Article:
Oct 26, 2010Growing vegetables, winning awards
John Hundley knows a thing or two about growing sweet corn and vegetables. The North Palm Beach, Fla., grower has been farming for more than 44 years and currently works 15,829 acres of land, that he either owns or rents. He’s a veteran of the fresh produce business who operates farms in both south Florida and south Georgia.
“We had very good harvests in Florida this year,” Hundley said. “It was a very good year. Our main challenges were the weather and regulations from the government.”
As a result of his success as a vegetable farmer, Hundley was selected as Florida’s 2010 winner of the Swisher Sweets/Sunbelt Expo Southeastern Farmer of the Year.
“I cannot remember a time I wasn’t involved in farming,” Hundley said. “As a child, I spent time with my father on his farm. I drove tractors in my teens. I graduated from the University of Florida in 1965 and then worked for my dad on his farm.”
His dad retired in 1969, before Hundley could farm in partnership with him. That year, Hundley and his wife formed Hundley Farms Inc. They farmed 400 acres with their first crops of sweet corn and radishes.
“I started with $25,000 in equipment and a $25,000 loan co-signed by my father,” he said. “When we started, our operation was small for south Florida, but from there, Hundley Farms has grown into the business it is today. I’m fortunate and will be forever grateful to my parents for giving me the tools to build this company that has been such a blessing to my family.”
Hundley started farming near Bainbridge, Ga., in 1990, where he grows sweet corn and green beans among other crops. There, he is the president of Pioneer Growers Cooperative. Hundley’s a member of other organizations, too, including Sugar Cane Growers Cooperative of Florida, Western Palm Beach County Farm Bureau, Florida Fruit and Vegetable Association, Georgia Sweet Corn Growers Exchange and Florida Sweet Corn Exchange.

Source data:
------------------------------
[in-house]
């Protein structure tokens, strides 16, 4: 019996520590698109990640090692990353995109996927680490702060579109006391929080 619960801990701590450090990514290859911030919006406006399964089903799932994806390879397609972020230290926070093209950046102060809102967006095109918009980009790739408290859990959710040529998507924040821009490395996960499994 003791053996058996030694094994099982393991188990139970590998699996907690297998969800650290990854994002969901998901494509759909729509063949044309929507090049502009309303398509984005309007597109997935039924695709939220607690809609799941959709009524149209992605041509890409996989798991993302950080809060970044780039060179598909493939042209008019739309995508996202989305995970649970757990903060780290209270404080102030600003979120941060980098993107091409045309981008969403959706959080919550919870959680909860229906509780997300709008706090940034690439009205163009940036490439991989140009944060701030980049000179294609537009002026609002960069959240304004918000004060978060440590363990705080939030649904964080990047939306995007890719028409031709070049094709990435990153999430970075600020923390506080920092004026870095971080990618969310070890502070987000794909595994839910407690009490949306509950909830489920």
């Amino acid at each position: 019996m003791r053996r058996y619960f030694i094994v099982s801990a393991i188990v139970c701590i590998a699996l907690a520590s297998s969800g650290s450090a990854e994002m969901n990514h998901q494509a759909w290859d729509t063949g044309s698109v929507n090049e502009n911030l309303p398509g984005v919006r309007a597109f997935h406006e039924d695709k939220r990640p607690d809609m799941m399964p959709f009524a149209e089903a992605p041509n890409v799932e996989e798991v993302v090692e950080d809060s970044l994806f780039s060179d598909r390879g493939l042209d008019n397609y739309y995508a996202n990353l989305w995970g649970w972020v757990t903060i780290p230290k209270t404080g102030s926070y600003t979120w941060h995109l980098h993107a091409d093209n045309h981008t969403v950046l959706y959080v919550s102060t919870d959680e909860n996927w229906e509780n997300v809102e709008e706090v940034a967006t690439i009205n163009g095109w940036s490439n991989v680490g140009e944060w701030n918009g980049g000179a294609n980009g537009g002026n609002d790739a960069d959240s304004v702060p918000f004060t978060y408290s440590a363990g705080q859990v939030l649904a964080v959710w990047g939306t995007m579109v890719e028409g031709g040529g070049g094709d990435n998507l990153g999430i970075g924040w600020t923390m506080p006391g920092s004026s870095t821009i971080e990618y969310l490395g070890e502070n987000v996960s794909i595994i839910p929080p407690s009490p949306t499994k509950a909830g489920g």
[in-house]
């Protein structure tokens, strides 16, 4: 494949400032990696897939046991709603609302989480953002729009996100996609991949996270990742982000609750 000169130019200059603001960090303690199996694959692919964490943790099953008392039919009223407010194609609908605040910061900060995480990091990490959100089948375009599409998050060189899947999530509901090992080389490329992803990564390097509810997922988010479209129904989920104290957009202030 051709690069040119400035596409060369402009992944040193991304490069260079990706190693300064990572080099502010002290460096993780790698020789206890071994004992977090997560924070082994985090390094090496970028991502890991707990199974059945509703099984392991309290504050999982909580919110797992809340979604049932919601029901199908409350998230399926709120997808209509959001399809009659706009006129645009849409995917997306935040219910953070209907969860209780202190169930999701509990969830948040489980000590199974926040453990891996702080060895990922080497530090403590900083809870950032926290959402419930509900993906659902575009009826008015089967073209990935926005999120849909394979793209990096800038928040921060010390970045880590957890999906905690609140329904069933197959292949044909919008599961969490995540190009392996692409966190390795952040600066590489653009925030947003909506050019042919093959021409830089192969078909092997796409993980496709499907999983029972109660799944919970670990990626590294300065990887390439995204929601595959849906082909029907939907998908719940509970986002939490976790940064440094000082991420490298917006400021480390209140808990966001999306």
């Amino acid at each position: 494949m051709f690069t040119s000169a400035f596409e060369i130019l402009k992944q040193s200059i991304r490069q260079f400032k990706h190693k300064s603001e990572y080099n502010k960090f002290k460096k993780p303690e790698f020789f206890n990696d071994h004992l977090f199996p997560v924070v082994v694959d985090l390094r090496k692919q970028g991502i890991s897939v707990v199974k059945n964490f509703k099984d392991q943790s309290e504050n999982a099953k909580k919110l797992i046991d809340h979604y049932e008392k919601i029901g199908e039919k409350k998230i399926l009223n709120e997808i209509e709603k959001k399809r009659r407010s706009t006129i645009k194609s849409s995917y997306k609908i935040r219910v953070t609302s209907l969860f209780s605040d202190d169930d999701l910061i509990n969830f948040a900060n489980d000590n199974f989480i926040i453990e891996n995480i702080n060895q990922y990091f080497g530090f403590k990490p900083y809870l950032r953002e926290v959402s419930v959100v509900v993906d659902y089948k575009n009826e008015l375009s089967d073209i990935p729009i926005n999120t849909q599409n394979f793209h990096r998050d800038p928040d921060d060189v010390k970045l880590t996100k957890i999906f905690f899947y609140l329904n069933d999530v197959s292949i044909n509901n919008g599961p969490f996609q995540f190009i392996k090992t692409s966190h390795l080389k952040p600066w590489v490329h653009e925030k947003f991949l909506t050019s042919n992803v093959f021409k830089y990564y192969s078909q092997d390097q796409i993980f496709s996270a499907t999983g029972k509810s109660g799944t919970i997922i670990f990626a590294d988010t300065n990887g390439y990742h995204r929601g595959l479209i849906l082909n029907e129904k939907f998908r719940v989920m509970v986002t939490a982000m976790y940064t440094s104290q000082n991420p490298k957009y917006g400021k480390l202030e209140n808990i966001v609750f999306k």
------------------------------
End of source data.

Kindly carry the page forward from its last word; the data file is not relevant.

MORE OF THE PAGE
Why farm in two states? Harvest timing to meet market windows is critical to success in the produce business, and there’s not much overlap in Hundley’s Georgia and Florida operations. The off-season in Georgia usually coincides with the harvesting and shipping season in Florida.
Hundley’s wife of 46 years, Patricia or “Patsy,” serves as secretary-treasurer of his farming company. Their son John is production manager at the south Florida farm. Their daughter Krista works in accounting for the farm. Krista’s husband, Eric Hopkins, works as the farm business manager.
“We’re a family farm, and I’m big on family participation,” Hundley said.
The land Hundley operates in both states includes 8,338 acres of rented land and 7,801 acres of owned land. His major crops last year included 8,154 acres of sweet corn, 3,973 acres of sugar cane, 738 acres of green beans, 1,440 acres of radishes, 156 acres of celery, 110 acres of squash, 762 acres of peanuts and 504 acres of cotton, he said.
With all of that land invested in crops, keeping costs down is a must. One of the techniques Hundley employs is the use of global positioning systems (GPS) to plant vegetables, to ensure that fertilizers and other inputs are not wasted. This has lowered his costs while producing higher yields, cleaner water and healthier soils, he said.
“Through laser leveling, crop rotation, precision fertilizer application with the GPS and good water table management, we decreased the phosphorus leaving our farm and slowed the rate of soil subsidence,” he said. “We’re ensuring our farm will be sustainable for future generations.
“What’s next? Economically sound, efficient expansion and diversification of crops as well as a transfer to the next generation.”
By Derrek Sigler, Assistant Editor